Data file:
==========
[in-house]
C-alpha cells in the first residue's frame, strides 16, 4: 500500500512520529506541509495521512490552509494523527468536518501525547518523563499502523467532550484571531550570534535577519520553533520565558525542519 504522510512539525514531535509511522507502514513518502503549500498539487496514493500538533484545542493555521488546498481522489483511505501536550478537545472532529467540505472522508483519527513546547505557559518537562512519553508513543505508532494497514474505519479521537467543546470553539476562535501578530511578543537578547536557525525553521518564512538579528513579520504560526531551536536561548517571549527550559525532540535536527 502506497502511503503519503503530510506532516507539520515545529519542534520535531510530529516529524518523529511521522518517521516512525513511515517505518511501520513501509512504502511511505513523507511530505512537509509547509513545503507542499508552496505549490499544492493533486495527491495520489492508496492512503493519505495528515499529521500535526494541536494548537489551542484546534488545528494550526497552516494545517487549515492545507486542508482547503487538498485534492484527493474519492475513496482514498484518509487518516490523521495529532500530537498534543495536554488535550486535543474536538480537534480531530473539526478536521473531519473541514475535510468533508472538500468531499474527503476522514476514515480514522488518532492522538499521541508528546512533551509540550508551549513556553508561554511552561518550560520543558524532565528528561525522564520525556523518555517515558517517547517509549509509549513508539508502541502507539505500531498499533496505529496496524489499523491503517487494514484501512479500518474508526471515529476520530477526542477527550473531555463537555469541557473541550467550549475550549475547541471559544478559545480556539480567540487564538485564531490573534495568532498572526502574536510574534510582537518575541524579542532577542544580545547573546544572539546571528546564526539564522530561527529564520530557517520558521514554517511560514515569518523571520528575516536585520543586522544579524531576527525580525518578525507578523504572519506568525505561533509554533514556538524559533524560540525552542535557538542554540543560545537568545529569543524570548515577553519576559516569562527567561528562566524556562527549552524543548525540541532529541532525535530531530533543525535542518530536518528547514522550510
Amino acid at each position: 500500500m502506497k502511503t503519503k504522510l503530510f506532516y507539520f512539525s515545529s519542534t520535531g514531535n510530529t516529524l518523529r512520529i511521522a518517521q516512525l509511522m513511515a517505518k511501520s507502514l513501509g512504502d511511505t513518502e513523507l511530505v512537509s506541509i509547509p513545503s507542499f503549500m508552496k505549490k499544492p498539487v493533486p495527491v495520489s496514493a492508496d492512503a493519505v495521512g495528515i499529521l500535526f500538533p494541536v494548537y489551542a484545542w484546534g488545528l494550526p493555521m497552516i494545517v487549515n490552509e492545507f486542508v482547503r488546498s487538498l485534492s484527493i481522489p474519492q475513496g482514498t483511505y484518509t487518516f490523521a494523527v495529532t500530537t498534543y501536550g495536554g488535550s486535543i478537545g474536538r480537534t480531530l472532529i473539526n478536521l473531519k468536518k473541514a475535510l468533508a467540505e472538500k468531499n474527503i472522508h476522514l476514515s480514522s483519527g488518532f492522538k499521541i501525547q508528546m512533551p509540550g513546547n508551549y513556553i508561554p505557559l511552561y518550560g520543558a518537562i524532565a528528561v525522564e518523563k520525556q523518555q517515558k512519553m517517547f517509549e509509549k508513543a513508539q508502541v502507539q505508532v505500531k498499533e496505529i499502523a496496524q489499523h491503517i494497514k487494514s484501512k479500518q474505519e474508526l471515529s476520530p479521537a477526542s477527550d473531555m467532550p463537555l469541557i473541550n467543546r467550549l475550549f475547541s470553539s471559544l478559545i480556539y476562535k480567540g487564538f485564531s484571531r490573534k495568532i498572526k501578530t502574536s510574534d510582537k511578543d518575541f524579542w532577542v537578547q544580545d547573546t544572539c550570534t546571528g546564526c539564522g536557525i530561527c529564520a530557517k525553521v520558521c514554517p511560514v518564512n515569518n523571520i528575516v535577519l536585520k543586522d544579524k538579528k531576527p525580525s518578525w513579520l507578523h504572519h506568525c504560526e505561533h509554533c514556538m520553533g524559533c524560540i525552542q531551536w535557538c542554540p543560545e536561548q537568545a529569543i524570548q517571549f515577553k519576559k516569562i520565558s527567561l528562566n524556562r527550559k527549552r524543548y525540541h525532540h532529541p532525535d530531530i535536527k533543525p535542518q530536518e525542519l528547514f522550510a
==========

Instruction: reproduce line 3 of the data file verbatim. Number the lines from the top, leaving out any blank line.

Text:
Amino acid at each position: 500500500m502506497k502511503t503519503k504522510l503530510f506532516y507539520f512539525s515545529s519542534t520535531g514531535n510530529t516529524l518523529r512520529i511521522a518517521q516512525l509511522m513511515a517505518k511501520s507502514l513501509g512504502d511511505t513518502e513523507l511530505v512537509s506541509i509547509p513545503s507542499f503549500m508552496k505549490k499544492p498539487v493533486p495527491v495520489s496514493a492508496d492512503a493519505v495521512g495528515i499529521l500535526f500538533p494541536v494548537y489551542a484545542w484546534g488545528l494550526p493555521m497552516i494545517v487549515n490552509e492545507f486542508v482547503r488546498s487538498l485534492s484527493i481522489p474519492q475513496g482514498t483511505y484518509t487518516f490523521a494523527v495529532t500530537t498534543y501536550g495536554g488535550s486535543i478537545g474536538r480537534t480531530l472532529i473539526n478536521l473531519k468536518k473541514a475535510l468533508a467540505e472538500k468531499n474527503i472522508h476522514l476514515s480514522s483519527g488518532f492522538k499521541i501525547q508528546m512533551p509540550g513546547n508551549y513556553i508561554p505557559l511552561y518550560g520543558a518537562i524532565a528528561v525522564e518523563k520525556q523518555q517515558k512519553m517517547f517509549e509509549k508513543a513508539q508502541v502507539q505508532v505500531k498499533e496505529i499502523a496496524q489499523h491503517i494497514k487494514s484501512k479500518q474505519e474508526l471515529s476520530p479521537a477526542s477527550d473531555m467532550p463537555l469541557i473541550n467543546r467550549l475550549f475547541s470553539s471559544l478559545i480556539y476562535k480567540g487564538f485564531s484571531r490573534k495568532i498572526k501578530t502574536s510574534d510582537k511578543d518575541f524579542w532577542v537578547q544580545d547573546t544572539c550570534t546571528g546564526c539564522g536557525i530561527c529564520a530557517k525553521v520558521c514554517p511560514v518564512n515569518n523571520i528575516v535577519l536585520k543586522d544579524k538579528k531576527p525580525s518578525w513579520l507578523h504572519h506568525c504560526e505561533h509554533c514556538m520553533g524559533c524560540i525552542q531551536w535557538c542554540p543560545e536561548q537568545a529569543i524570548q517571549f515577553k519576559k516569562i520565558s527567561l528562566n524556562r527550559k527549552r524543548y525540541h525532540h532529541p532525535d530531530i535536527k533543525p535542518q530536518e525542519l528547514f522550510a